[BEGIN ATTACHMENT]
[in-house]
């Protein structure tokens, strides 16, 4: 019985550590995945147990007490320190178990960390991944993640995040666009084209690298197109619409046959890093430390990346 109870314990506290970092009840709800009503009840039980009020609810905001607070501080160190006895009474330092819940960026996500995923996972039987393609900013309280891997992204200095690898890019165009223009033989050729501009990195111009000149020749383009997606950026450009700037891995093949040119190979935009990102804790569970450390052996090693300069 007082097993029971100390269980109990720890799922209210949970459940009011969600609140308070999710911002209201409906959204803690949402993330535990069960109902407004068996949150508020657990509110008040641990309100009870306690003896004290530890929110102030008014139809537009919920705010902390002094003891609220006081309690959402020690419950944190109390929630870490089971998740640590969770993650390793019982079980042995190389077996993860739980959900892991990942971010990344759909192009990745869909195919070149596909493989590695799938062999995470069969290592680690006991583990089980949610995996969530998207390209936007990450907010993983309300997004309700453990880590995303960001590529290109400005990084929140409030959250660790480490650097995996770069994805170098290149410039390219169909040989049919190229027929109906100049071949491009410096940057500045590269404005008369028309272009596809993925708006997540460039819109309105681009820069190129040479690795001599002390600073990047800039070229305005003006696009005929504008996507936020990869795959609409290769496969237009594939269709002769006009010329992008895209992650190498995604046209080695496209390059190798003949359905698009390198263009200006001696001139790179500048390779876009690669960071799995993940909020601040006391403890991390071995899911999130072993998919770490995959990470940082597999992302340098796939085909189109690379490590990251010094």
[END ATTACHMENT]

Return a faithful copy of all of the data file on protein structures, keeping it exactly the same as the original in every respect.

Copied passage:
[in-house]
């Protein structure tokens, strides 16, 4: 019985550590995945147990007490320190178990960390991944993640995040666009084209690298197109619409046959890093430390990346 109870314990506290970092009840709800009503009840039980009020609810905001607070501080160190006895009474330092819940960026996500995923996972039987393609900013309280891997992204200095690898890019165009223009033989050729501009990195111009000149020749383009997606950026450009700037891995093949040119190979935009990102804790569970450390052996090693300069 007082097993029971100390269980109990720890799922209210949970459940009011969600609140308070999710911002209201409906959204803690949402993330535990069960109902407004068996949150508020657990509110008040641990309100009870306690003896004290530890929110102030008014139809537009919920705010902390002094003891609220006081309690959402020690419950944190109390929630870490089971998740640590969770993650390793019982079980042995190389077996993860739980959900892991990942971010990344759909192009990745869909195919070149596909493989590695799938062999995470069969290592680690006991583990089980949610995996969530998207390209936007990450907010993983309300997004309700453990880590995303960001590529290109400005990084929140409030959250660790480490650097995996770069994805170098290149410039390219169909040989049919190229027929109906100049071949491009410096940057500045590269404005008369028309272009596809993925708006997540460039819109309105681009820069190129040479690795001599002390600073990047800039070229305005003006696009005929504008996507936020990869795959609409290769496969237009594939269709002769006009010329992008895209992650190498995604046209080695496209390059190798003949359905698009390198263009200006001696001139790179500048390779876009690669960071799995993940909020601040006391403890991390071995899911999130072993998919770490995959990470940082597999992302340098796939085909189109690379490590990251010094």